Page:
Wedge says roles will change if players don’t produce
After watching his Mariners strike out 14 times on Wednesday while losing their fifth straight game despite a two-home run night from Kyle Seager, Eric Wedge sounded like a skipper whose patience was wearing thin.
Wedge has put a lot of faith in some veterans who aren’t producing offensively, with Chone Figgins and Brendan Ryan topping that list. Don’t be surprised if both start losing playing time if they don’t start turning things around quickly.
Figgins’ batting average is down to .198 after going 11-for-74 (.148) over the last 20 games. He’s struck out a team-high 27 times in 91 at-bats, not what you’re looking for in a leadoff hitter.
Ryan is in his own funk, falling to .125 while extending his hitless streak to 26 at-bats on Wednesday.
Mike Carp is ready to return and will get his first start back in Thursday’s season finale, presumably at DH or first base. Munenori Kawasaki hasn’t hit much in the regular season either, but he figures to be the primary option at shortstop unless Wedge decides to give Seager a shot there. But Seager didn’t look that comfortable at shortstop when filling in there at the end of last year, so that might be a last resort.
Wedge said Figgins would start Thursday because of past success against Rays right-hander Jeff Niemann (7-for-14), but that rope is running short.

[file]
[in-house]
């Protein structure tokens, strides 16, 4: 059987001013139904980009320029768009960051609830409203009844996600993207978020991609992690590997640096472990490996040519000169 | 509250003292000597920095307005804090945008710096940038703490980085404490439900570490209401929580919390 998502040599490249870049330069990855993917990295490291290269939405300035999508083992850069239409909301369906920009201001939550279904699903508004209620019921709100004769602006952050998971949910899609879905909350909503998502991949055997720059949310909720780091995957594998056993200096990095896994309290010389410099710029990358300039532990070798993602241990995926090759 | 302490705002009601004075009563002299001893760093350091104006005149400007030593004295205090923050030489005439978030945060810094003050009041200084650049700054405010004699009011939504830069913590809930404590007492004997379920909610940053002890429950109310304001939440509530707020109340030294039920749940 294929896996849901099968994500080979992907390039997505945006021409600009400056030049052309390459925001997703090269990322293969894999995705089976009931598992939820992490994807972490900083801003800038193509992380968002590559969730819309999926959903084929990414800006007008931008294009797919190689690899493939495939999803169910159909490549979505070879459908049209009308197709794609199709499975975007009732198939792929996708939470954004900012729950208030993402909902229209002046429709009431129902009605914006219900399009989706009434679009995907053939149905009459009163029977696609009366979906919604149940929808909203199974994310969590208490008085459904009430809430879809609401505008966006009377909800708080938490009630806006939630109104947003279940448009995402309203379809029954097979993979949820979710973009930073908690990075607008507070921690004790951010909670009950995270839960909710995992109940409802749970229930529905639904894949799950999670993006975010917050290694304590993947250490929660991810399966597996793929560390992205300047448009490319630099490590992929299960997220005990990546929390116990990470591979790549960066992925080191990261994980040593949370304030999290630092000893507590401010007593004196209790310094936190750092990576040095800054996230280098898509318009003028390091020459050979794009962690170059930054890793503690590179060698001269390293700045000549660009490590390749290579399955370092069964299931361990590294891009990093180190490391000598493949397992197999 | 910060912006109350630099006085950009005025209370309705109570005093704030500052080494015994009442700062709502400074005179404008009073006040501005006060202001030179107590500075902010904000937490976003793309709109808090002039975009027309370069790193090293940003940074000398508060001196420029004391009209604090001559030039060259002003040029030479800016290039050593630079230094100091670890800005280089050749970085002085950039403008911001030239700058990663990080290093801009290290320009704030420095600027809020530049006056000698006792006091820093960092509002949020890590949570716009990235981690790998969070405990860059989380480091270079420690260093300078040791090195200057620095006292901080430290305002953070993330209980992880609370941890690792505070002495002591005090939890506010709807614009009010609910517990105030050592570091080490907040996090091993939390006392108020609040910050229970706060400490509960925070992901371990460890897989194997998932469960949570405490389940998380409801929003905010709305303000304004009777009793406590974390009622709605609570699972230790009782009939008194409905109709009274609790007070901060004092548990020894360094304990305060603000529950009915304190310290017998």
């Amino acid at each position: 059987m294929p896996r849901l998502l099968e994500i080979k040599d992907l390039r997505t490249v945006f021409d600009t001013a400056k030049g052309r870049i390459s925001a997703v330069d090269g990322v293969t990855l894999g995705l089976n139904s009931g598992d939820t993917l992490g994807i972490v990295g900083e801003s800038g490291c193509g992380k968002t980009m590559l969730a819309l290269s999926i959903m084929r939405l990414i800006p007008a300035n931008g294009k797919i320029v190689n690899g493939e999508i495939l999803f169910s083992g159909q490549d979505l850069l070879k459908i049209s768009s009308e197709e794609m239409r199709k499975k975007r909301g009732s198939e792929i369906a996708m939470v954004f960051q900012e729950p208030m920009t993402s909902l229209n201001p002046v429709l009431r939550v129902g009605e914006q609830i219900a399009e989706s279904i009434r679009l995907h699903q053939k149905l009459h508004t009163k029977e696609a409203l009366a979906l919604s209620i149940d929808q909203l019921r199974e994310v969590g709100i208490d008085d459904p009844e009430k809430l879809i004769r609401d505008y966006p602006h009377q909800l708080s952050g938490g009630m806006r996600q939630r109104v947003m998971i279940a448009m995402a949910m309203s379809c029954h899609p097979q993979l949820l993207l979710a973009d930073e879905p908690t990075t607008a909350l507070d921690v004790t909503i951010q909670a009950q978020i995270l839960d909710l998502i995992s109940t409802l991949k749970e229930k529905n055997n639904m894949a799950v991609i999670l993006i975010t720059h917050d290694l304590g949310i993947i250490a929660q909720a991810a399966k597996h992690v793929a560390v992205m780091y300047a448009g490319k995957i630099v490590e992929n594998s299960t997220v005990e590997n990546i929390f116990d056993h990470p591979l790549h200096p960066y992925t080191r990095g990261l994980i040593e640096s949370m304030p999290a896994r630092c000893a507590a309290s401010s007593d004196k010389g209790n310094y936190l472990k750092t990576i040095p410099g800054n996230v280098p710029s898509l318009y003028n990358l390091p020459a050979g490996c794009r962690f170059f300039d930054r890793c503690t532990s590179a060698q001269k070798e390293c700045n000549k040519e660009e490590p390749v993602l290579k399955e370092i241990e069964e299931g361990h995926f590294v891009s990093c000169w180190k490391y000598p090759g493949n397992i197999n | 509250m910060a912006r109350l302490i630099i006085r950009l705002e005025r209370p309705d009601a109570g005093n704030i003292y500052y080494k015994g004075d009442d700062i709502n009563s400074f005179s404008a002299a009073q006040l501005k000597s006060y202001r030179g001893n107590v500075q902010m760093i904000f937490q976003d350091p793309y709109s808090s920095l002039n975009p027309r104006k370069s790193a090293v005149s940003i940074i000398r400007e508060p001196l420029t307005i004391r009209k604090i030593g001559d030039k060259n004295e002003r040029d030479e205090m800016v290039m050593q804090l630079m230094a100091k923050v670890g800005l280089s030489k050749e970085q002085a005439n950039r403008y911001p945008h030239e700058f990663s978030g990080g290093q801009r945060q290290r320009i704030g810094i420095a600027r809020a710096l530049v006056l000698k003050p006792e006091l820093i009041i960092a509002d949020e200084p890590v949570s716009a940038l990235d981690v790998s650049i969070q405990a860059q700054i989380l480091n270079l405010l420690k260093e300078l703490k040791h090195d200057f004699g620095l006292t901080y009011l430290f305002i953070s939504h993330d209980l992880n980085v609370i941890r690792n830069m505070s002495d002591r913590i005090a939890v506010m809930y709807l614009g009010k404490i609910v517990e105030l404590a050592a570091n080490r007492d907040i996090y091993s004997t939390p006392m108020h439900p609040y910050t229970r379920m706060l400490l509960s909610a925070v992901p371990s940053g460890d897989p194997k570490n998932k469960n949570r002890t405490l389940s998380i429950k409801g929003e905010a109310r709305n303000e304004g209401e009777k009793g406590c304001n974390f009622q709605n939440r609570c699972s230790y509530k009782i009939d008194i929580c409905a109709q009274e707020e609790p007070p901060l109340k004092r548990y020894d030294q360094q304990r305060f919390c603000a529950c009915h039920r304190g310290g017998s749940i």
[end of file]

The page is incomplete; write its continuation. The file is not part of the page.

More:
“It’s not carte blanche here,” Wedge said. “Figgins has numbers off this guy tomorrow so we’ll give him another chance to see if he can get himself going, but it doesn’t last forever. I am patient. It’s a long season and we’re 25 games in and have 130-some odd to play. But ultimately it’s about producing.
“If they’re not getting it done, then we’ll have to change their roles. But the strikeouts are just ridiculous to me right now. These guys are better than that. Whether it be zoning up early or throughout the course of the count or sticking your nose in their with two strikes, this is not going to continue to happen, because we’re not going to let it happen.
“If we have to change the personnel, then so be it. If we have to change the roles, then so be it. But ultimately they’ve got to show me a reason to keep on playing.”
Wedge dropped the slumping Smoak to seventh in the batting order Wednesday. He hit the ball hard twice, but wound up with another frustrating 0-for-3. Smoak at least seems to be making hard contact and just having some tough luck at times, though obviously his .184 is of large concern as well.
But Figgins has failed to back up the early promise shown in his return to the leadoff role, which could soon become Dustin Ackley’s on a regular basis. And Ryan appears lost at the plate, having not gotten a hit since the perfect game by Philip Humber.
“His BP was much better today and I feel like he’s handling himself better from a maturity standpoint,” said Wedge. “But he’s not giving himself much of a chance up there right now with his approach.”
So, yeah, this is a Mariners club looking for answers again in a lot of places offensively. Carp’s return could help, if he can get back to what he was doing last year. Ackley is a better hitter than he’s shown.
Seager is having a breakout season, Jesus Montero looks like a legitimate middle-of-the-order bat, Alex Liddi is making the most of his opportunities, Michael Saunders has shown increased power and an improved approach and Ichiro is up to .312.
So there are positives to be found. But Wedge knows this lineup isn’t good enough to give away at-bats all the time. No lineup can withstand three sub-.200 hitters over any length of time or double-digit strikes on a regular basis. So if that doesn’t change, there will be changes.
And it sounds like the clock is ticking.